The former business partner of an influencer who ran a $1 million coronavirus scam said she “scared” him.
A social media influencer this week pleaded guilty to using more than $1 million in pandemic relief funds to pay for a lavish lifestyle she flaunted online. Her former business partner and boyfriend, a victim of her intrigues years before her latest swindle, said he was relieved and excited to hear the news of her request.
Mackinzie Dae was initially delighted to hear that Danielle Miller was behind bars shortly after she learned of her guilty plea to fraud and identity theft charges on Monday, but his fear that she might be manipulating the situation grew when he spoke about her.
Dae is a former war veteran who served in Iraq and Afghanistan and turned to public relations and social media influence after his military service. He said Miller used his identity to open bank accounts and credit cards and even tried to fund a Tesla in his name while they built a public relations firm together – which destroyed his credit and even led to his car being repossessed.
Dae, 34, who Miller met through a mutual friend in 2018, said over the phone he’s worried she has “something up her sleeve or some kind of angle” to plead guilty. However, he claimed that their arrest “should have been earlier.”
“This girl scares me,” he said.
Still, Dae said he’s confident the guilty plea could lead to more people coming forward.
“The more publicity she gets, the more people are going to come up and be like, ‘Oh my god, that woman ruined my life,'” Dae said.
Miller, 32, assumed the identities of several people to use the government’s coronavirus aid, which has been helping small businesses during the 2020 lockdown. The U.S. Attorney’s Office said she received around $1.5 million through fraud to fund a glamorous living, which she shared with followers of her Instagram account @killadmilla.
In a video hearing Monday, Miller agreed in a plea bargain to forfeit $1.3 million and serve a six-year sentence. She is already serving a five-year sentence for a conviction in a separate Florida bank fraud case in October.
Miller’s attorney, Mitchell C. Elman, said in an emailed statement that “Ms. Miller has accepted responsibility for her role in the offenses charged in the indictment,” which charged her with three counts of wire fraud and two counts of aggravated identity theft . He said in an email that he and Miller may have more to say at the June sentencing, but declined to comment further.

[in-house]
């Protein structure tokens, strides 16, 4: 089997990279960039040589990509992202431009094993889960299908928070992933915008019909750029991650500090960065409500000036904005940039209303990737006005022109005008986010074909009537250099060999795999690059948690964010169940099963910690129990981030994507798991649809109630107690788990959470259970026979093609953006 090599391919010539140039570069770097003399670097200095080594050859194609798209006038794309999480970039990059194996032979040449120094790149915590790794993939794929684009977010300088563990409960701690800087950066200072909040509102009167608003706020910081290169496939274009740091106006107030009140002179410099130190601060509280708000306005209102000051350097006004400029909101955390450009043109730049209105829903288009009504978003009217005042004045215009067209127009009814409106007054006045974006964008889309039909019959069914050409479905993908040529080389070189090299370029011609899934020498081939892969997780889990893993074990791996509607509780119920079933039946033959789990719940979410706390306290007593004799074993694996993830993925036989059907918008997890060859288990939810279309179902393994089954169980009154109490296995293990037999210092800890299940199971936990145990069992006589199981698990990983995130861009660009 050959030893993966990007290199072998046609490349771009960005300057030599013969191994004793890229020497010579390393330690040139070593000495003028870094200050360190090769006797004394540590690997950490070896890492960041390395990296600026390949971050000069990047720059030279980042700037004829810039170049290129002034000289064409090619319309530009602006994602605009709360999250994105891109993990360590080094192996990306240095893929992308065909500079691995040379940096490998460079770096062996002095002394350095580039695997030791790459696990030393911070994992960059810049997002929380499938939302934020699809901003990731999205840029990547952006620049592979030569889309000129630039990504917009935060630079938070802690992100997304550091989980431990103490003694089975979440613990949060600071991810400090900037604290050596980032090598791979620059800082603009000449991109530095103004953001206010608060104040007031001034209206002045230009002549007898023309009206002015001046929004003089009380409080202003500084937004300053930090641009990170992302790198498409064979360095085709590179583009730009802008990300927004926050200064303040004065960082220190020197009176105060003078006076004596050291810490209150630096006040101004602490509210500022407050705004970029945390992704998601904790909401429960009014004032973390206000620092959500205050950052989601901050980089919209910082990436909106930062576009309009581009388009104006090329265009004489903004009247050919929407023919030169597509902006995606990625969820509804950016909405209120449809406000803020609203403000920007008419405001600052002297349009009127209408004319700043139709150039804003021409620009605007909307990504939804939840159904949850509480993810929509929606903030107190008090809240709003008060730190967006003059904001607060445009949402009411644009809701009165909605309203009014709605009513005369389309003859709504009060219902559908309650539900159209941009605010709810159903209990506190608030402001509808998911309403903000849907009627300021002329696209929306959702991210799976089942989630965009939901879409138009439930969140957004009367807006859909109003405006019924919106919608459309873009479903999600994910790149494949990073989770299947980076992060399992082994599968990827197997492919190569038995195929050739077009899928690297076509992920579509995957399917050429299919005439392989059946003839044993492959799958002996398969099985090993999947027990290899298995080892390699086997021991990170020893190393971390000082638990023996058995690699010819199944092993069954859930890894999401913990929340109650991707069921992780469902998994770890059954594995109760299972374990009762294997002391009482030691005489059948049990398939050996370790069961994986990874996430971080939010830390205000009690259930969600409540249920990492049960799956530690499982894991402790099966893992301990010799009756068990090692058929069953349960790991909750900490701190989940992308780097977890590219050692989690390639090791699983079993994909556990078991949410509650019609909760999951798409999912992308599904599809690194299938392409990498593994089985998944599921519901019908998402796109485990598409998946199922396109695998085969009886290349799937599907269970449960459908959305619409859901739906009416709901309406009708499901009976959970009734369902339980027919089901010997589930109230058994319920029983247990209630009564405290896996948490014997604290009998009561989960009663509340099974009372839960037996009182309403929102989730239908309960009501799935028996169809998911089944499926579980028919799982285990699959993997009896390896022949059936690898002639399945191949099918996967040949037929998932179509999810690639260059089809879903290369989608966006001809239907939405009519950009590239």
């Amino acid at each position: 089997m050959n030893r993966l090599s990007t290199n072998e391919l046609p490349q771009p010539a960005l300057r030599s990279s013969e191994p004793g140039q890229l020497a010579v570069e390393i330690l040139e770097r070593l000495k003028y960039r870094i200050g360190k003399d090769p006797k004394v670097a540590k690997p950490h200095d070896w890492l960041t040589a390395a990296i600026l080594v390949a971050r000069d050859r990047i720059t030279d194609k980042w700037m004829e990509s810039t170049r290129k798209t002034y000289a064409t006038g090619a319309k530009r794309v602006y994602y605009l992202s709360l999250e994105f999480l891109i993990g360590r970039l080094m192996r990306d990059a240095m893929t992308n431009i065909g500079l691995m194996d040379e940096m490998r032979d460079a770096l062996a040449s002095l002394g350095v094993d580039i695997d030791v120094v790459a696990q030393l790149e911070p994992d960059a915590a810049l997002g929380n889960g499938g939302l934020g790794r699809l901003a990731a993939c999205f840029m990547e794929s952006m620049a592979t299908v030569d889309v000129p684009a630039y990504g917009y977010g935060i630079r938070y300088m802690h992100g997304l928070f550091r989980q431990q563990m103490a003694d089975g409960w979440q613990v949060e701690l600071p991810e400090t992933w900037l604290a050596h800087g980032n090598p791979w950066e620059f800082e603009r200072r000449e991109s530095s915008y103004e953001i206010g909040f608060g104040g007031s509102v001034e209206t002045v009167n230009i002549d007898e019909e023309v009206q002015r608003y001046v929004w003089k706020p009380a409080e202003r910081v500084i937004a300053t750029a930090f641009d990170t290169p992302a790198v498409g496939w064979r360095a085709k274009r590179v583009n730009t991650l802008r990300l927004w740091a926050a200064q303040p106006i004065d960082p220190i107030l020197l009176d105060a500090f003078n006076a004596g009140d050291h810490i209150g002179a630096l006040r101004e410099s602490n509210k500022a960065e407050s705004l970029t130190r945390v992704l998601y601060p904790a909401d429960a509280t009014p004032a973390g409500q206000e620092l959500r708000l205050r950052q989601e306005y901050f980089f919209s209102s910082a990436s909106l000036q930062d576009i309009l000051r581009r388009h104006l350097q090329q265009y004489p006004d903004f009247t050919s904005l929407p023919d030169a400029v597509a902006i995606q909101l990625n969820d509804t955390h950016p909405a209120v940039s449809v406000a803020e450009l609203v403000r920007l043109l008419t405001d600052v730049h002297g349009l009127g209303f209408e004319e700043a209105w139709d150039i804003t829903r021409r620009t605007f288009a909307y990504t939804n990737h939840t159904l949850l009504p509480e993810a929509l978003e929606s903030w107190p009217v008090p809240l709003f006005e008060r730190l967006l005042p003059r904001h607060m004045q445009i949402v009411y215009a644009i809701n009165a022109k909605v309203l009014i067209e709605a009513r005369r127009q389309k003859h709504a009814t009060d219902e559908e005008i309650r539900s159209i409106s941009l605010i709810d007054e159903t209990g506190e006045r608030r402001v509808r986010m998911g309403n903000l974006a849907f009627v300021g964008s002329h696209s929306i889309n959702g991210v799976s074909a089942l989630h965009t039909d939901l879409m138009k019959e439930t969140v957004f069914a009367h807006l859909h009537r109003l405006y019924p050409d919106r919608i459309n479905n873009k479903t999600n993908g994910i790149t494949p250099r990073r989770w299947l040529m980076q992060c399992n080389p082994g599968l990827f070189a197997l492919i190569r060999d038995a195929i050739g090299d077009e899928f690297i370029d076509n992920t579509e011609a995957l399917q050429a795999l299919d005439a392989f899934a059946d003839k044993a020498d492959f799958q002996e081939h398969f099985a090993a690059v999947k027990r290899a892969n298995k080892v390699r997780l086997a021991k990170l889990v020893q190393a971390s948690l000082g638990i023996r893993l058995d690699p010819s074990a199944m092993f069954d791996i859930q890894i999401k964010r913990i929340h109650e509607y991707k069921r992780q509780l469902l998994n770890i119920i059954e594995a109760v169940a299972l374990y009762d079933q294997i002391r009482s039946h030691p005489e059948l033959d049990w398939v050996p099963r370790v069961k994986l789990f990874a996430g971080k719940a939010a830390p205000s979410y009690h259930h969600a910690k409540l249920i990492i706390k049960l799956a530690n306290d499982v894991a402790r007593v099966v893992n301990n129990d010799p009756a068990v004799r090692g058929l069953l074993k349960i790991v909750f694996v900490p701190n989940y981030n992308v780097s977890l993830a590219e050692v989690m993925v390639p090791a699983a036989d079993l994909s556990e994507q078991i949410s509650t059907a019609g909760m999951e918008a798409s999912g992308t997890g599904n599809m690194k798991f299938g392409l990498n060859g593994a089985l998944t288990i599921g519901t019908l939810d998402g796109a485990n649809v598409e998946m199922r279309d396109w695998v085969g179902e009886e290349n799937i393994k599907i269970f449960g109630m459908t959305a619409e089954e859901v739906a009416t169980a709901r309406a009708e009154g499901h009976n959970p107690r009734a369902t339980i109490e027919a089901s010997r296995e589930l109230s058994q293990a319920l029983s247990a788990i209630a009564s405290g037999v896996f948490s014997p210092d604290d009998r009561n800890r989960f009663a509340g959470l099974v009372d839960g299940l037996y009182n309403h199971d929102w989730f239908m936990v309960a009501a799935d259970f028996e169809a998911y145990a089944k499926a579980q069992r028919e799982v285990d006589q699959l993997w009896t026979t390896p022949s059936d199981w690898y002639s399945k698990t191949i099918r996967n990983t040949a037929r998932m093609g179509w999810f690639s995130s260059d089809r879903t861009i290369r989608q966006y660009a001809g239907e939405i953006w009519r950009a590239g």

Five victims were listed in the indictment, although they were not identified. Their names were used to fraudulently collect nearly $940,000 in SBA loans, the court document said. Dae is not one of the five victims in the case; His relationship with Miller predates the downside of the coronavirus.
Dae said their partnership began to unravel after he noticed a series of red flags and caught Miller telling numerous lies about their business and personal lives and various funds. He called it “a total social nightmare.”
In an incident Dae previously reported to New York Magazine, Miller used multiple email accounts under her father’s and her father’s secretary’s names to pressure Dae to act on various matters. He said she would have “full conversations” from three different people over email chains that included Dae to threaten or harass him.
“It wasn’t even over a long period of time,” he said. “That’s when I started to think that this girl is really dangerous.”
He shared an email in the fall of 2018 specifically urging Miller “not to buy anything under my name or open accounts,” adding, “Once again, do not act on my behalf in any financial or legal matter.” “
In their final confrontation, Miller threatened to kill himself, which was particularly challenging for Dae since a soldier in his unit had committed suicide. Still, he said Miller told him, “I’m going to kill myself and you’re going to have another friend on your hands.”
That was the last straw for Dae. He contacted the Los Angeles Police Department, where they lived, who took Miller in for a psychiatric evaluation. While she was gone, he found a debit card in his name, which he never opened. He then discovered that she had used his name to apply for credit cards, including an American Express card. She had also opened accounts at Cash App, Venmo, Charles Schwab, and numerous others in his name. She even tried to borrow on his behalf to buy a Tesla, he said.
“There are still accounts out there that I just don’t know about or have access to,” said Dae, who shared that his credit score was negatively impacted, he lost access to bank accounts and his car was impounded because of Miller . “Plus, she’ll never forget my social security number.”
Dae said he’s still scared Miller will contact him. Automated calls or texts from numbers he doesn’t recognize make him nervous as he thinks she’s trying to manipulate him. This whole experience, he said, drove him to quit working in PR and social media. Now he has found his new passion of working in New York at a data center focused on cryptocurrency.
Despite the life change, Dae said he fears Miller’s name will follow him for the rest of his life and that one of his worst phases may prove to define him.
“It’s always going to come up eventually,” Dae said. “I’m just worried that people will just always question my business and everything that comes with it.”